Johnstone’s earlier books obsessively documented basketball courts, empty pools, handball courts, Brooklyn fences, and NY storefront churches, and with In Search of the Perfect Palm, Johnstone returns to his experimentation with typologies. All of the photographs were shot on expired Polaroid film stock that he found at his sister’s home in the Bay Area. When the film is expired, the chemical coatings start changing (and eventually become unusable), resulting in unpredictable outcomes, such as distortions, strange color casts, uneven exposure, wiped out edges, streaks, and other imperfections. Johnstone finds this unpredictability particularly exciting, incorporating these chance elements into his artistic vision.
In Search of the Perfect Palm is a small intimate book, and it immediately stands out as a carefully crafted object. It is a softcover book with a vertical orientation, beautifully handbound using Japanese stab binding, the blue ribbon adding a nice touch to its physicality. It has a bluish cover and a faded silhouette of a tall palm appears in the center, breaking the title into two parts. It opens with abstract endpapers, resembling blue sea waves, setting the mood for the visual narrative that follows. The book has a simple layout, with the Polaroids reproduced full size, one per page, placed on the right side of the spread with a generous amount of white space around them. Simple captions indicating the location of each photograph are placed at the bottom of the left page. This elegant design serves its main purpose, which is to present each single subject photographic study with a minimum of distraction.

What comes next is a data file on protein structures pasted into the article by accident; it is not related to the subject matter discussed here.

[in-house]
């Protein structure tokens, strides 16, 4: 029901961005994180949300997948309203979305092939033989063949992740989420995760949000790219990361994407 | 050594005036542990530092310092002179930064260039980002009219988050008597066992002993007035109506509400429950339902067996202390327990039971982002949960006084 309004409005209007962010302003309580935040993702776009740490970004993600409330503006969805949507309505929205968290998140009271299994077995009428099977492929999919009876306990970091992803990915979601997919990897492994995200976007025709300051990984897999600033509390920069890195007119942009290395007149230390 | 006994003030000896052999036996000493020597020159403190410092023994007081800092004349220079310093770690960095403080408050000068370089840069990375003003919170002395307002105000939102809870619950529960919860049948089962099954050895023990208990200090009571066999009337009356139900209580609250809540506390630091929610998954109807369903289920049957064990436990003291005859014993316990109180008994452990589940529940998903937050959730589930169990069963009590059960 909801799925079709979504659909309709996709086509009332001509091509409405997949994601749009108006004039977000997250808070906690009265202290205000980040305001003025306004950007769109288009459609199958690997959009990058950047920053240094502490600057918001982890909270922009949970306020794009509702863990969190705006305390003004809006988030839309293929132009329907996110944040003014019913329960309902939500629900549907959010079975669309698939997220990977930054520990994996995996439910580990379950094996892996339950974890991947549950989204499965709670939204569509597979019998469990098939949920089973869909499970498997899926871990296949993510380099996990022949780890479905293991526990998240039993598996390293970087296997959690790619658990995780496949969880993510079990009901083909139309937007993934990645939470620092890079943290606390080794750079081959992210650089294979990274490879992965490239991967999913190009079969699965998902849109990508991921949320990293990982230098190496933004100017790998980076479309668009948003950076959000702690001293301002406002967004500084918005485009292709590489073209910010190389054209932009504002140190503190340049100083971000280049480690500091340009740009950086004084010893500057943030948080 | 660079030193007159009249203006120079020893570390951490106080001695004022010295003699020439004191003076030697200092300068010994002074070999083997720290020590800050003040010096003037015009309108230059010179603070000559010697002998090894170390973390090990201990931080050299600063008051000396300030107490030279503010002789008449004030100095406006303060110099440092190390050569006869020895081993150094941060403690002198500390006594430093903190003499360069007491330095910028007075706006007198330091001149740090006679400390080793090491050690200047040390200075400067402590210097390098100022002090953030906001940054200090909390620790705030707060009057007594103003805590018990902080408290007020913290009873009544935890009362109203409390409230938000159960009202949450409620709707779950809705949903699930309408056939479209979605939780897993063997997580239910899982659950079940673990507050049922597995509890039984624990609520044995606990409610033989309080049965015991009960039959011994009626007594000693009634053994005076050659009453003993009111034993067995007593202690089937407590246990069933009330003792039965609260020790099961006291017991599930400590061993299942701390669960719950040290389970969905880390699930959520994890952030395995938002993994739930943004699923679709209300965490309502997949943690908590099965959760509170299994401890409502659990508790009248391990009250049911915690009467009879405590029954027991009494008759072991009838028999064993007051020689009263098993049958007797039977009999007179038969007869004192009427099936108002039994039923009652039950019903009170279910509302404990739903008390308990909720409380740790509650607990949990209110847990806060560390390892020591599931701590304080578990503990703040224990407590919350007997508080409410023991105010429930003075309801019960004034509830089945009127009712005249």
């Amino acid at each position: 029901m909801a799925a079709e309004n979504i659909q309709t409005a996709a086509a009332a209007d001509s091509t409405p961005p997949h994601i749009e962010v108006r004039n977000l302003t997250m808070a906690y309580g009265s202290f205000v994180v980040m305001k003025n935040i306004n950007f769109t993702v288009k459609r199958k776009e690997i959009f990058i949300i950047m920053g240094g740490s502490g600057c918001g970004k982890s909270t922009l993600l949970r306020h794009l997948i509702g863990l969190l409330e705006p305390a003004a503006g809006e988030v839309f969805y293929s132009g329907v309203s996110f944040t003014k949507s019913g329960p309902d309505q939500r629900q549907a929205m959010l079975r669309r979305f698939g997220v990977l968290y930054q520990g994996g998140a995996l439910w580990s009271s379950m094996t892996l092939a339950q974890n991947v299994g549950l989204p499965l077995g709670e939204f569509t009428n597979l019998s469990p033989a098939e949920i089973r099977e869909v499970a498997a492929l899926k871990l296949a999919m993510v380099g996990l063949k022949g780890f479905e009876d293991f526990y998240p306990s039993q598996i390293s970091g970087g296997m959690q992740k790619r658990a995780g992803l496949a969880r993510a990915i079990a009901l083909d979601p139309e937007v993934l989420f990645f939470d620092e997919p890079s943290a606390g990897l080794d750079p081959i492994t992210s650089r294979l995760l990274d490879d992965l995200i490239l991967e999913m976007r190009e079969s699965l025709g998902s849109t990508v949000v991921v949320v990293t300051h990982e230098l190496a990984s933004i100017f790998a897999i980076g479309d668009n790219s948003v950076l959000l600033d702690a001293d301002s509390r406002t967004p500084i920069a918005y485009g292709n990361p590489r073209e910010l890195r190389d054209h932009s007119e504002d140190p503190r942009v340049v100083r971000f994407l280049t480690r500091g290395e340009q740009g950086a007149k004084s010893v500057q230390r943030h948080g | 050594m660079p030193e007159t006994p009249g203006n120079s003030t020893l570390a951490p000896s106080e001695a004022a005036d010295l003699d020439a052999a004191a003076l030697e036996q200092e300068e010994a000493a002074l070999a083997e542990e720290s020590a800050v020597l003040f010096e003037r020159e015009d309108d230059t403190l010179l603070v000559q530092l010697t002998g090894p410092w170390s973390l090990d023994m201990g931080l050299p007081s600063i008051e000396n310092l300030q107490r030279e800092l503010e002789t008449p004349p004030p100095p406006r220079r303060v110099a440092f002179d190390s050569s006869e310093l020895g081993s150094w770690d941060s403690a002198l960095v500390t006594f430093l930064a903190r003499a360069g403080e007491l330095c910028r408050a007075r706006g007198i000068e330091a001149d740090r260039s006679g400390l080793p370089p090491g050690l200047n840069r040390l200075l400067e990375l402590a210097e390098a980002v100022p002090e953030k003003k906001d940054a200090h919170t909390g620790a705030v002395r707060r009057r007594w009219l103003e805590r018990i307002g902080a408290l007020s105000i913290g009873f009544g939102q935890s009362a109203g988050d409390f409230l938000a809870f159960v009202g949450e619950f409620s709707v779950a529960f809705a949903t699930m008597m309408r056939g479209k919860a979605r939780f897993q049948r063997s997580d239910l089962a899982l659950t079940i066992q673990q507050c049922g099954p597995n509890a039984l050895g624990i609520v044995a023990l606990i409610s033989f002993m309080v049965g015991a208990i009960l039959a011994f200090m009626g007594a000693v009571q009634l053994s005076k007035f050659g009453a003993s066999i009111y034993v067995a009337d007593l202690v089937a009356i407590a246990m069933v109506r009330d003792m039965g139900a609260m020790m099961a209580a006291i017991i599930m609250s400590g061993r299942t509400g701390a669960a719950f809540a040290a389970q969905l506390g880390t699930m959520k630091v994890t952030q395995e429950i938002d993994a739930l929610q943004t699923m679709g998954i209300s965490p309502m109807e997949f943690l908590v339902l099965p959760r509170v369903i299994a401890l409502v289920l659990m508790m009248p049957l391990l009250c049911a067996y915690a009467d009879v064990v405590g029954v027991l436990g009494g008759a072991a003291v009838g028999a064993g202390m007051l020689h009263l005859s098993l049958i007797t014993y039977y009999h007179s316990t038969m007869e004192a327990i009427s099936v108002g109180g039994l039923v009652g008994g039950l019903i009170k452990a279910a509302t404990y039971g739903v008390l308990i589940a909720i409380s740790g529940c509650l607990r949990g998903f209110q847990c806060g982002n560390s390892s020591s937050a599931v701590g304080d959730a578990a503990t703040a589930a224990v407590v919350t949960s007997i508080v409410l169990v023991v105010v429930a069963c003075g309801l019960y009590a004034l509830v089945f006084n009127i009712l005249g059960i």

All of the elements of the book complement each other well, creating a delicately interwoven narrative. It opens with an oft-quoted line from the poem “Place” by the American poet W. S. Merwin, “on the last day of the world, I want to plant a palm tree”. In his later years, Merwin was equally known for his work as a conservationist. In the 1970s, he made Hawaii his home, and over the years, he planted more than 2,700 palm trees on his lands, representing nearly 500 different species. It is now one of the largest palm collections in the world, permanently protected and open to the public. In his own exploration of the palm, Johnstone quietly honors Merwin’s contributions.